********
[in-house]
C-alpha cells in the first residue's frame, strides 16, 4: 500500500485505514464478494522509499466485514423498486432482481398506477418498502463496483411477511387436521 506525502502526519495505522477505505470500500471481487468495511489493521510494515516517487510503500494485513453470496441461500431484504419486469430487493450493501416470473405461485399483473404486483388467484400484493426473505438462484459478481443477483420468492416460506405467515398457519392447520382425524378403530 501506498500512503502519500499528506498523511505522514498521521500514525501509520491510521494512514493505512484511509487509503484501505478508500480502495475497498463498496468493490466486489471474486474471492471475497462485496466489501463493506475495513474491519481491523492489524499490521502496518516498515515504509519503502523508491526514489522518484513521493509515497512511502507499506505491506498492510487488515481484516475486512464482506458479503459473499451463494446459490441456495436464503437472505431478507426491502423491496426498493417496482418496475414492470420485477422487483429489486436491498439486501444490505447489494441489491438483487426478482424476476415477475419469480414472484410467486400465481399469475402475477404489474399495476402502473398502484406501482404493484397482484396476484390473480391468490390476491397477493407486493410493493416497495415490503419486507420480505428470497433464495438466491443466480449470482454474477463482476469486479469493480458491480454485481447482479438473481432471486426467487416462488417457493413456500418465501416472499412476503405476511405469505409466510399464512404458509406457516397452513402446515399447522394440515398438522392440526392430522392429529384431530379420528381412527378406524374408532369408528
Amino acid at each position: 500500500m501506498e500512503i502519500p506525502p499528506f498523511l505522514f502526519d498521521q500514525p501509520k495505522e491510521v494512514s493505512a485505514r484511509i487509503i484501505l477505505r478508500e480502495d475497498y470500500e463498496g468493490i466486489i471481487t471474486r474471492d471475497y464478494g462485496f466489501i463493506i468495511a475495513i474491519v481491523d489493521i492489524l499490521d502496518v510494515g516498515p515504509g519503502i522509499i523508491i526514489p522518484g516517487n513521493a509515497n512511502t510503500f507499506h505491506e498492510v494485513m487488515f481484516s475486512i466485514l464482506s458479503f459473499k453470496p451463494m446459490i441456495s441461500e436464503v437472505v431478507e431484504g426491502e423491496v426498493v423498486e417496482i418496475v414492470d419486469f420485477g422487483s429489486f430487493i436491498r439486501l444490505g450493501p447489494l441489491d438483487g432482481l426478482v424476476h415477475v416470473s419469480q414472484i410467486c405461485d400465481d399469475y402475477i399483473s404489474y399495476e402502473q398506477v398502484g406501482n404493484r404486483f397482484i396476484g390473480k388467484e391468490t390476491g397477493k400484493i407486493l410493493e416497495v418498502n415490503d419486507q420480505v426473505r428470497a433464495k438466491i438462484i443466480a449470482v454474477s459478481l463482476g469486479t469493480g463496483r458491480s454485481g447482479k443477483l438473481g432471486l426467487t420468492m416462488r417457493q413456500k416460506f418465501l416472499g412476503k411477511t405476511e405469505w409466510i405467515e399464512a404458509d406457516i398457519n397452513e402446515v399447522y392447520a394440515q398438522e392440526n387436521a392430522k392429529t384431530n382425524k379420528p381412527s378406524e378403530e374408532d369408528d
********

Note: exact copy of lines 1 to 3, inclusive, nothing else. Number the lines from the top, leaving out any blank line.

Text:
[in-house]
C-alpha cells in the first residue's frame, strides 16, 4: 500500500485505514464478494522509499466485514423498486432482481398506477418498502463496483411477511387436521 506525502502526519495505522477505505470500500471481487468495511489493521510494515516517487510503500494485513453470496441461500431484504419486469430487493450493501416470473405461485399483473404486483388467484400484493426473505438462484459478481443477483420468492416460506405467515398457519392447520382425524378403530 501506498500512503502519500499528506498523511505522514498521521500514525501509520491510521494512514493505512484511509487509503484501505478508500480502495475497498463498496468493490466486489471474486474471492471475497462485496466489501463493506475495513474491519481491523492489524499490521502496518516498515515504509519503502523508491526514489522518484513521493509515497512511502507499506505491506498492510487488515481484516475486512464482506458479503459473499451463494446459490441456495436464503437472505431478507426491502423491496426498493417496482418496475414492470420485477422487483429489486436491498439486501444490505447489494441489491438483487426478482424476476415477475419469480414472484410467486400465481399469475402475477404489474399495476402502473398502484406501482404493484397482484396476484390473480391468490390476491397477493407486493410493493416497495415490503419486507420480505428470497433464495438466491443466480449470482454474477463482476469486479469493480458491480454485481447482479438473481432471486426467487416462488417457493413456500418465501416472499412476503405476511405469505409466510399464512404458509406457516397452513402446515399447522394440515398438522392440526392430522392429529384431530379420528381412527378406524374408532369408528
Amino acid at each position: 500500500m501506498e500512503i502519500p506525502p499528506f498523511l505522514f502526519d498521521q500514525p501509520k495505522e491510521v494512514s493505512a485505514r484511509i487509503i484501505l477505505r478508500e480502495d475497498y470500500e463498496g468493490i466486489i471481487t471474486r474471492d471475497y464478494g462485496f466489501i463493506i468495511a475495513i474491519v481491523d489493521i492489524l499490521d502496518v510494515g516498515p515504509g519503502i522509499i523508491i526514489p522518484g516517487n513521493a509515497n512511502t510503500f507499506h505491506e498492510v494485513m487488515f481484516s475486512i466485514l464482506s458479503f459473499k453470496p451463494m446459490i441456495s441461500e436464503v437472505v431478507e431484504g426491502e423491496v426498493v423498486e417496482i418496475v414492470d419486469f420485477g422487483s429489486f430487493i436491498r439486501l444490505g450493501p447489494l441489491d438483487g432482481l426478482v424476476h415477475v416470473s419469480q414472484i410467486c405461485d400465481d399469475y402475477i399483473s404489474y399495476e402502473q398506477v398502484g406501482n404493484r404486483f397482484i396476484g390473480k388467484e391468490t390476491g397477493k400484493i407486493l410493493e416497495v418498502n415490503d419486507q420480505v426473505r428470497a433464495k438466491i438462484i443466480a449470482v454474477s459478481l463482476g469486479t469493480g463496483r458491480s454485481g447482479k443477483l438473481g432471486l426467487t420468492m416462488r417457493q413456500k416460506f418465501l416472499g412476503k411477511t405476511e405469505w409466510i405467515e399464512a404458509d406457516i398457519n397452513e402446515v399447522y392447520a394440515q398438522e392440526n387436521a392430522k392429529t384431530n382425524k379420528p381412527s378406524e378403530e374408532d369408528d